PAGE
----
by American Society of Newspaper Editors
How different papers maintain training with reporters to cover their home area.
Portland (Maine) Press Herald
The paper selects a dozen-plus readers from the community annually and meets with them once a month on a newspaper-related topic - things like local news, sports, the editorial page, business section, the paper's website. The editors most closely tied to the subject at discuss the topic and coverage. Then readers weigh in and their feedback is circulated around the newsroom.
Corpus Christi Caller-Times
The paper sent most of its newsroom, more than 50 reporters, copy editors and assignment editors, into city neighborhoods over a four-week period to talk to with residents. They wanted to get into specifics about what the people cared about. Not "education," but "teacher competence" or "phonics" or "discipline." The staff members worked in teams, which were debriefed and their findings posted, discussed. The paper wound up changing its TV reporter to a pop culture reporter, added an education column and improved its prep sports coverage.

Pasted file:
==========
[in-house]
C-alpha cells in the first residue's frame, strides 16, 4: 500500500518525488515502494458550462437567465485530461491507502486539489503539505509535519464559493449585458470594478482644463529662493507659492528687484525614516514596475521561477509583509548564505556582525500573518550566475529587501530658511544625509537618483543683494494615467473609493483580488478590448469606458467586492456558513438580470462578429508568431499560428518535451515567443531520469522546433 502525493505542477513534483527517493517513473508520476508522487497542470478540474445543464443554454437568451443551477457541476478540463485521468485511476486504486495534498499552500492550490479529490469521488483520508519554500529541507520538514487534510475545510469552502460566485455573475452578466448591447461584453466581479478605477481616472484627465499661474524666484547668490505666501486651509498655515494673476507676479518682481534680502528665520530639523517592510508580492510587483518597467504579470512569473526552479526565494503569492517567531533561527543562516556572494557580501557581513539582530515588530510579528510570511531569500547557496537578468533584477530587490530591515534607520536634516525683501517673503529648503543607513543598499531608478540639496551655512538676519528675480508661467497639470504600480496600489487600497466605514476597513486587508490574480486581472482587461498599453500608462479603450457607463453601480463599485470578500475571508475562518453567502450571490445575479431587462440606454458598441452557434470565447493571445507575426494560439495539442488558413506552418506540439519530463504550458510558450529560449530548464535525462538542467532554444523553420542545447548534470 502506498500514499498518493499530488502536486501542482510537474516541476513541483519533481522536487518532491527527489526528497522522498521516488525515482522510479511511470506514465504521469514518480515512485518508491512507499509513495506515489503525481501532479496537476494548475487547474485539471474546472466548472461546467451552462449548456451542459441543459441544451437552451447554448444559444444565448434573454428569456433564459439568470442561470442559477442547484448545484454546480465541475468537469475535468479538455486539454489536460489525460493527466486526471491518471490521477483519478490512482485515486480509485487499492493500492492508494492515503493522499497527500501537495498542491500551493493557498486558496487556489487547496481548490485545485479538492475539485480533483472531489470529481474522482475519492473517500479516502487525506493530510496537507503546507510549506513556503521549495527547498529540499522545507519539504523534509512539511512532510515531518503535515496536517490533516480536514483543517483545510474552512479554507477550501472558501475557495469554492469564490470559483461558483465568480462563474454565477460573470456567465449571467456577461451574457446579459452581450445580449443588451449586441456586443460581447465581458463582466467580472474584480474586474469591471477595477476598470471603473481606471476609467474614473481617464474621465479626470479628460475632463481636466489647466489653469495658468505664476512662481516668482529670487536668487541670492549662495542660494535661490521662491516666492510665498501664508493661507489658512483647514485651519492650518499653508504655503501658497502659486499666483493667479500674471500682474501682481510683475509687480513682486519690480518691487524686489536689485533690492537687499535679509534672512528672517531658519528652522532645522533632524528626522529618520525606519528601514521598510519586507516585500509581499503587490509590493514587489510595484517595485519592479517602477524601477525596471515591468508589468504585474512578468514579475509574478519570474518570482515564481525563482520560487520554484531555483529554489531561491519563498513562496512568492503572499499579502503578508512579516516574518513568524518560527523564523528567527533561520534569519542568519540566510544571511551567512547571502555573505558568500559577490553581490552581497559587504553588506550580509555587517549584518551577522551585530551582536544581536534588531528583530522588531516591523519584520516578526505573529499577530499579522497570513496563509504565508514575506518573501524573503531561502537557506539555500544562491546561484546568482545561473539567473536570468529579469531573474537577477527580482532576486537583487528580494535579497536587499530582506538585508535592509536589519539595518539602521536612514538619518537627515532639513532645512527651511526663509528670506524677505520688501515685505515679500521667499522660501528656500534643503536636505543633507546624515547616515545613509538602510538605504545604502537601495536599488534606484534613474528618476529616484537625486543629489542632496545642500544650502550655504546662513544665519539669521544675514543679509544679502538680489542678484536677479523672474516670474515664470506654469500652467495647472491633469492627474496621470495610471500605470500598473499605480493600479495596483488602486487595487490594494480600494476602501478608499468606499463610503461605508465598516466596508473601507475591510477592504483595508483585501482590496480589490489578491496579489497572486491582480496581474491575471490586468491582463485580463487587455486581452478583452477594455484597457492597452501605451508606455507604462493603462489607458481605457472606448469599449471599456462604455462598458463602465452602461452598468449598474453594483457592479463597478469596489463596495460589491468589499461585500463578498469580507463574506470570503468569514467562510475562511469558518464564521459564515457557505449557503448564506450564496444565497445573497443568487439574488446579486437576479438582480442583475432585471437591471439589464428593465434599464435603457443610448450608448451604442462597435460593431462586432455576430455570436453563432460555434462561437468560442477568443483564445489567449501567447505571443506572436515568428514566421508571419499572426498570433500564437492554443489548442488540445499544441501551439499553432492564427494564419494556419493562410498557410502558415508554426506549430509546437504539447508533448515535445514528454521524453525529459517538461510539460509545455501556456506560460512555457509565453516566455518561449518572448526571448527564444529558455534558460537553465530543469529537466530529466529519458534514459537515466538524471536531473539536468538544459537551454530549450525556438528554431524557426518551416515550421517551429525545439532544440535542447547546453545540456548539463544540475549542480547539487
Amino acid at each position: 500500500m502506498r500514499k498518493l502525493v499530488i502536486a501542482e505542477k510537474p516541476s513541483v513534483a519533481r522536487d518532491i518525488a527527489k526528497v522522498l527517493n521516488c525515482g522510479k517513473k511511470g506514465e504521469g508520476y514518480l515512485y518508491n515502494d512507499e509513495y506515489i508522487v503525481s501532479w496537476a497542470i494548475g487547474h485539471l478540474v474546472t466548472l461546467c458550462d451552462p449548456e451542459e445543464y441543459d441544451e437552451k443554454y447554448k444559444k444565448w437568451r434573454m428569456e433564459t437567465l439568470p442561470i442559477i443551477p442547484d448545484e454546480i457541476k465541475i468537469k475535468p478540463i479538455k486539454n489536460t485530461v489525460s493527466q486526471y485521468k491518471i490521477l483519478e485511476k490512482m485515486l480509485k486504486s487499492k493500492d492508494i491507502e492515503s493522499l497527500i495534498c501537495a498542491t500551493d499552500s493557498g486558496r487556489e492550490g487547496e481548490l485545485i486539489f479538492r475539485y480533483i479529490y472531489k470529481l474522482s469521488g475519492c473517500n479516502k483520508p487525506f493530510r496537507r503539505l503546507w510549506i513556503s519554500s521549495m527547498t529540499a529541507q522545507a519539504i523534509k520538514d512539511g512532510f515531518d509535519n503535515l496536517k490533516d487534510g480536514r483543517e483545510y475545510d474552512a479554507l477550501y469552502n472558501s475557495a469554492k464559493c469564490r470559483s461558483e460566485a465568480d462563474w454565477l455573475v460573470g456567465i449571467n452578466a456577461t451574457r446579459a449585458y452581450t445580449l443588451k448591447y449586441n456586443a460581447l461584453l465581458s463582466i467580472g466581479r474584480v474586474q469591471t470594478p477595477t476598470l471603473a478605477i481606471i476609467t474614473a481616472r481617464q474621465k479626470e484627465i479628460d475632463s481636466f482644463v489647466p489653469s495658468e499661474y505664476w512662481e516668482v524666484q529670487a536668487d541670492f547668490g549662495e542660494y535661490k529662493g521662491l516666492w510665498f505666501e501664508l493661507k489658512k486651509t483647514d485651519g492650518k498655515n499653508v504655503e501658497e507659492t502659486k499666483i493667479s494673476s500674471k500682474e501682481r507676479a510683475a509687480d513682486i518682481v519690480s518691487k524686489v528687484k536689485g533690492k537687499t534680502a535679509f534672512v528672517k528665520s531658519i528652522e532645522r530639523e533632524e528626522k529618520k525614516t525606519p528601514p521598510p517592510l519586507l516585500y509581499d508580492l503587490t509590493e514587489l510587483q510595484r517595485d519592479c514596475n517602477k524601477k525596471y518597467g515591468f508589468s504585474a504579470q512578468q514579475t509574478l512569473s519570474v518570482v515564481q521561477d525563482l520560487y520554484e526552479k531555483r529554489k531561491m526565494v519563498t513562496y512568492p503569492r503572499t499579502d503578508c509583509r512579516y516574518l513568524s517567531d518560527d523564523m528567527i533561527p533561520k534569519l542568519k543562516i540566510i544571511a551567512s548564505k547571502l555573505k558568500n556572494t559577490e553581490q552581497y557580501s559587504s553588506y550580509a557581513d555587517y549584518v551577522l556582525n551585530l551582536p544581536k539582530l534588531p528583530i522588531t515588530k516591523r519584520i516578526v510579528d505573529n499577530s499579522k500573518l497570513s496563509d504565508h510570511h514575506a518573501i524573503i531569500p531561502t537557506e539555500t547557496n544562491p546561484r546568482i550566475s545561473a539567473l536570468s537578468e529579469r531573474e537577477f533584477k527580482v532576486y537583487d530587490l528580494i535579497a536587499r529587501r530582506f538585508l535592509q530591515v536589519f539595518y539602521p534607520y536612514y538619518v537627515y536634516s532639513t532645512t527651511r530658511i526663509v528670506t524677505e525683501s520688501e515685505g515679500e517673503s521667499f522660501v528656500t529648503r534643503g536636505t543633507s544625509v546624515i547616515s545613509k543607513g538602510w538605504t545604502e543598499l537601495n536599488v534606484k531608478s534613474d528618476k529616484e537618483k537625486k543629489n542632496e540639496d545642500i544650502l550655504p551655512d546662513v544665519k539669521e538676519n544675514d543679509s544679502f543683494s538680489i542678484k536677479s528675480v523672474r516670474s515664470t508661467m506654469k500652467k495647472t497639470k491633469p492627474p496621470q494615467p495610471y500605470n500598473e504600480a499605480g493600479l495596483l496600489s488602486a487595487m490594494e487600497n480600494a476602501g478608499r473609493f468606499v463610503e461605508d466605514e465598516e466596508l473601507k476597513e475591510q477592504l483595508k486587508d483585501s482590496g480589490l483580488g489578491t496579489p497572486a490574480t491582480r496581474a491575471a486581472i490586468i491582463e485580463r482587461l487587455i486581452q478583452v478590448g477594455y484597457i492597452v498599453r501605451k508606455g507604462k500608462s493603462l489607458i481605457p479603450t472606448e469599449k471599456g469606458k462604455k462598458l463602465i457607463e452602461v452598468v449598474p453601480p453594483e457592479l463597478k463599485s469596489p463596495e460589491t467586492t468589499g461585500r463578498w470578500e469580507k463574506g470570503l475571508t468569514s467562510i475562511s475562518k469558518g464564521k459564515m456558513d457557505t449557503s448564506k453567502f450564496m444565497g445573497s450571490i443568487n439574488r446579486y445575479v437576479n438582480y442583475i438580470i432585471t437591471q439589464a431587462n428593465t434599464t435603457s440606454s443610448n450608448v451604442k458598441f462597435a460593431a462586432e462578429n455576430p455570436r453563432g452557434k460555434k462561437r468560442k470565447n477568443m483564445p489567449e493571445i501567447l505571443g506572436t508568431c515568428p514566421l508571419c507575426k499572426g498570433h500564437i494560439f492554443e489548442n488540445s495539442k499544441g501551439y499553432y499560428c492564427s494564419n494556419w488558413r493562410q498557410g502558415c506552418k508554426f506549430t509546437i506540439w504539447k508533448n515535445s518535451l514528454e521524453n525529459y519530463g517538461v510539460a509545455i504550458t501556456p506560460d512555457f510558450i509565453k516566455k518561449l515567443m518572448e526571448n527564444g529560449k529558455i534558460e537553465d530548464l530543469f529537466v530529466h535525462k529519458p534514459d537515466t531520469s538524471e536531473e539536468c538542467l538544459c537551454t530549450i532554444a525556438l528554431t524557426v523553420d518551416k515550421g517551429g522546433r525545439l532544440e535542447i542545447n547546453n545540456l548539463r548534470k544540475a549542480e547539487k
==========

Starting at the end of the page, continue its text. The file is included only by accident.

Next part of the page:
- Every few years, a consulting firm conducts formal survey research.
- Between those surveys, the paper conducts in-house surveys and does other pulse-taking on reader responses to coverage.
- Throughout the year, the paper uses a variety of techniques to reach out to the community.
- Newspaper managers from various departments take promotional vans and tours, holding block parties in some neighborhoods
- Reporter and photographer teams go unto neighborhoods to talk with people, looking for "ordinary" stories.
- The newsroom occasionally holds town meetings to hear from readers.
- Editorial board meetings and news meetings are taken into the community - or community groups are invited in.
- Reporters hold "sounding board" sessions with residents of areas they cover, particularly in the suburbs and ask them about their concerns and their reactions to current issues.